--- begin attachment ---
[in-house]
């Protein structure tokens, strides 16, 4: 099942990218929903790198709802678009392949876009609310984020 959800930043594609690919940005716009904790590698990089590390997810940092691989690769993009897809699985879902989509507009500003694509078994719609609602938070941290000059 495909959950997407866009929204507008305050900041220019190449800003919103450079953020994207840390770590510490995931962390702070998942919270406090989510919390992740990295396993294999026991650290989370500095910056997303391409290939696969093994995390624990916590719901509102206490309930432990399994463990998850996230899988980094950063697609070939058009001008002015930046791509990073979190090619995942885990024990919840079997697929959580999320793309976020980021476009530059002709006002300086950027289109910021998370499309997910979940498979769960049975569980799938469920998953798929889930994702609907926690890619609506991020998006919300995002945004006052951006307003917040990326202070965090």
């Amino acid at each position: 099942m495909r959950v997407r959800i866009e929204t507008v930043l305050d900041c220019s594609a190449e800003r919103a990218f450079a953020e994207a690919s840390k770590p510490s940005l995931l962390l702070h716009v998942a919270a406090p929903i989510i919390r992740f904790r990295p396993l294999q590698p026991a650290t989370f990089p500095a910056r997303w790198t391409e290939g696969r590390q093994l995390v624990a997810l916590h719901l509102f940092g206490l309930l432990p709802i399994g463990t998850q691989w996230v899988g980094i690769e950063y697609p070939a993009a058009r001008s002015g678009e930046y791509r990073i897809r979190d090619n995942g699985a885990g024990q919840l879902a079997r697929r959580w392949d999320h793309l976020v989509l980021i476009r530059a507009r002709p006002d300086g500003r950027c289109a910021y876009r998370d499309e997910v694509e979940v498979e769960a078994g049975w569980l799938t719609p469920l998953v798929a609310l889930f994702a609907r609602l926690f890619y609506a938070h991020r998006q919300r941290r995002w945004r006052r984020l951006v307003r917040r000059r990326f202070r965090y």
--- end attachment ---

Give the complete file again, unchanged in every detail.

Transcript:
[in-house]
């Protein structure tokens, strides 16, 4: 099942990218929903790198709802678009392949876009609310984020 959800930043594609690919940005716009904790590698990089590390997810940092691989690769993009897809699985879902989509507009500003694509078994719609609602938070941290000059 495909959950997407866009929204507008305050900041220019190449800003919103450079953020994207840390770590510490995931962390702070998942919270406090989510919390992740990295396993294999026991650290989370500095910056997303391409290939696969093994995390624990916590719901509102206490309930432990399994463990998850996230899988980094950063697609070939058009001008002015930046791509990073979190090619995942885990024990919840079997697929959580999320793309976020980021476009530059002709006002300086950027289109910021998370499309997910979940498979769960049975569980799938469920998953798929889930994702609907926690890619609506991020998006919300995002945004006052951006307003917040990326202070965090």
């Amino acid at each position: 099942m495909r959950v997407r959800i866009e929204t507008v930043l305050d900041c220019s594609a190449e800003r919103a990218f450079a953020e994207a690919s840390k770590p510490s940005l995931l962390l702070h716009v998942a919270a406090p929903i989510i919390r992740f904790r990295p396993l294999q590698p026991a650290t989370f990089p500095a910056r997303w790198t391409e290939g696969r590390q093994l995390v624990a997810l916590h719901l509102f940092g206490l309930l432990p709802i399994g463990t998850q691989w996230v899988g980094i690769e950063y697609p070939a993009a058009r001008s002015g678009e930046y791509r990073i897809r979190d090619n995942g699985a885990g024990q919840l879902a079997r697929r959580w392949d999320h793309l976020v989509l980021i476009r530059a507009r002709p006002d300086g500003r950027c289109a910021y876009r998370d499309e997910v694509e979940v498979e769960a078994g049975w569980l799938t719609p469920l998953v798929a609310l889930f994702a609907r609602l926690f890619y609506a938070h991020r998006q919300r941290r995002w945004r006052r984020l951006v307003r917040r000059r990326f202070r965090y």